AUTHORS

David de Garis

David de Garis

Director and Senior Economist

“Dave writes for the Bank’s daily and weekly economics and market reports, and speaks with the media, often on a day to day basis speaking about the economy and financial markets”

Dave is a Director and Senior Economist with the NAB.

His bread and butter work is as a business, treasury or financial markets economist, speaking with clients ranging from the Bank’s agribusiness and corporate clients as well as to institutional clients at home and abroad.

He’s writes for the Bank’s daily and weekly economics and market reports, and speaks with the media, often on a day to day basis speaking about the economy and financial markets.

Dave did his economics apprenticeship with federal governments of various persuasions in Canberra, before he left Canberra in the late 1980s. He finished his indenture in Canberra as a senior economic adviser in the then Prime Minister Bob Hawke’s Department in Canberra, and before that in the Federal Treasury and the Bureau of Statistics.

RECENTLY PUBLISHED ARTICLES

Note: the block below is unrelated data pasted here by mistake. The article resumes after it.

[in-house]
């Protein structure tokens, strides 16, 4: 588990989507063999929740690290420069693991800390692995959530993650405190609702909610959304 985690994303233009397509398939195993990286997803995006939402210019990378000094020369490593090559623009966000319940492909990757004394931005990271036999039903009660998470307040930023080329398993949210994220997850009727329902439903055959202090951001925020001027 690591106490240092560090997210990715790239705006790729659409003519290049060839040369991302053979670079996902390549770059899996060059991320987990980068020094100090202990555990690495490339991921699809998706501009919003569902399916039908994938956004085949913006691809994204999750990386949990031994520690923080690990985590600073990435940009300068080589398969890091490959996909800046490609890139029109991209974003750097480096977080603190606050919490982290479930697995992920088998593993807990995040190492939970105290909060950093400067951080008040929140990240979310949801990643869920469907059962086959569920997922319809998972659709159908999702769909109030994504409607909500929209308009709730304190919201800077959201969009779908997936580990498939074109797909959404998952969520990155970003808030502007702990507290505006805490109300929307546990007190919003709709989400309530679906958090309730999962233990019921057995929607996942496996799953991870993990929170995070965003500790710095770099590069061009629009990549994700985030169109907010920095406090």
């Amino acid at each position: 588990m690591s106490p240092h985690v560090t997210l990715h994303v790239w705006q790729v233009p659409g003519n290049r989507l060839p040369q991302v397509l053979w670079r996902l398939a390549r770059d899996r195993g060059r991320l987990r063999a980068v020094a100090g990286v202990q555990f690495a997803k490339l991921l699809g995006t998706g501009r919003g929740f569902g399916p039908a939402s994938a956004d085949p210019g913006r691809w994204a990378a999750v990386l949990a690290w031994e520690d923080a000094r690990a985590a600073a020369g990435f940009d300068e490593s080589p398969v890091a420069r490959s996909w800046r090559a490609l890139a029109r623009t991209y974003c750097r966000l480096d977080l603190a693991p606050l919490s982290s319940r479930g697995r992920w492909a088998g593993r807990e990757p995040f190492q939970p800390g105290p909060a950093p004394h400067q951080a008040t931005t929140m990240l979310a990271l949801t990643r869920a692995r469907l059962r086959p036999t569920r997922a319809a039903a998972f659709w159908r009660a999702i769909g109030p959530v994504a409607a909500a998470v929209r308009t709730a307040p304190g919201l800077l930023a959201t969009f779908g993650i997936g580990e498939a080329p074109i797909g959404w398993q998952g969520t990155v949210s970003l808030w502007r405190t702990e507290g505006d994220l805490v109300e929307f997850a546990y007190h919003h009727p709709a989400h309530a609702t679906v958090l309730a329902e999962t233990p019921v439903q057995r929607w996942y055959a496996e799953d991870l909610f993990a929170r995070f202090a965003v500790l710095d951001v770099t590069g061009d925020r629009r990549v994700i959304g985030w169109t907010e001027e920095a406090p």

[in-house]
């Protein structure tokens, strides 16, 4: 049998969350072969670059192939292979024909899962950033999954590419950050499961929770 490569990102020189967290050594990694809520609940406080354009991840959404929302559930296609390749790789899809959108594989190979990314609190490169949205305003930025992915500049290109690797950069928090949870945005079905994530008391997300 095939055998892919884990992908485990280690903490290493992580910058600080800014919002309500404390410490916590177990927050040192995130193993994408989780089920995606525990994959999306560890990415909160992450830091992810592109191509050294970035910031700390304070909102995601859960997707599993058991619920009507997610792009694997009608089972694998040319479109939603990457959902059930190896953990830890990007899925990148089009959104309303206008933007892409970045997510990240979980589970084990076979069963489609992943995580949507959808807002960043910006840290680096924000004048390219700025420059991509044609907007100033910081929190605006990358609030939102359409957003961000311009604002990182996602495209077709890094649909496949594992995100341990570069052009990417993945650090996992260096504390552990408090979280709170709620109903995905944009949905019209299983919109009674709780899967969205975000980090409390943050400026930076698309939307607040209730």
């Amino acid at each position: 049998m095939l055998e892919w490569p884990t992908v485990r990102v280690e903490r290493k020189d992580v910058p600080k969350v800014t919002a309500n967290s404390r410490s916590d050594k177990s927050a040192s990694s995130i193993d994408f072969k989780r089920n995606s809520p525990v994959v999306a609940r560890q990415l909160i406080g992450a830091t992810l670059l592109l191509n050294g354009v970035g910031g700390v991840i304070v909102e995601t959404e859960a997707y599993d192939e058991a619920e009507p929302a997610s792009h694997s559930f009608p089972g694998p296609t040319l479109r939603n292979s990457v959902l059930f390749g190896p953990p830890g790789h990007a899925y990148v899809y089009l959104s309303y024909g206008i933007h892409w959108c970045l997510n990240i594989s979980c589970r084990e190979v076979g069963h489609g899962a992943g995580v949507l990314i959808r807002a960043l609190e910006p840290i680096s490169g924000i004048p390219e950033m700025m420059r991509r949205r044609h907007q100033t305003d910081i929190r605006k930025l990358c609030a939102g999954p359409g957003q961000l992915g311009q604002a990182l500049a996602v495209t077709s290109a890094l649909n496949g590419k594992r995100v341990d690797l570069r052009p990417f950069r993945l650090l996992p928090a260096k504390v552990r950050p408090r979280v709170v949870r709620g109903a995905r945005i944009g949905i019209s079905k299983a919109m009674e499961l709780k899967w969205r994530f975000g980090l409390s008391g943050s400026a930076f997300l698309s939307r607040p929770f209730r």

Medley: labour market, state GSP, housing, and Amazon.

The UK Budget was handed down overnight and UK growth estimates have been marked down from low productivity.

The RBNZ this morning has left rates on hold at 1.75% but the language has spurred some Kiwi buying.

It’s been a very quiet night for markets, the DXY and BBDXY making some net gains, but more from commodity currency weakness.

RBA to stick with gradual inflation uplift ahead

In the last hour, President Trump has announced that Jerome Powell will be the next Chair of the Fed, as has been widely flagged in recent days. So no surprises there.

The news on the state of the US and European economies has been good overnight, adding more sunshine to the global growth acceleration story.

US markets right have been caught between 1) the on-going negotiations over tax between the White House and Republicans, 2) who will be the next Fed Chair (the market seems to be positioning for a Taylor-Powell duo but there’s still no news), and 3) the course of the broader economy.

Consumption has held despite consumer worries.

It’s been an overnight session marked by generally limited moves in currencies – the Pound the exception – bond yields have been steady-to lower on net, equities down smalls with commodities mixed.

It’s been a mix of events in the UK (better data), Europe (no immediate declared Catalan independence from Puigdemont) and the US (Trump tax politics and a softer NFIB report) that have provided the background for limited currency moves overnight.

Potpourri: inflation ponderings, people and cranes.

There have certainly been some unsettling events over the past 24-48 hours for markets to ponder.

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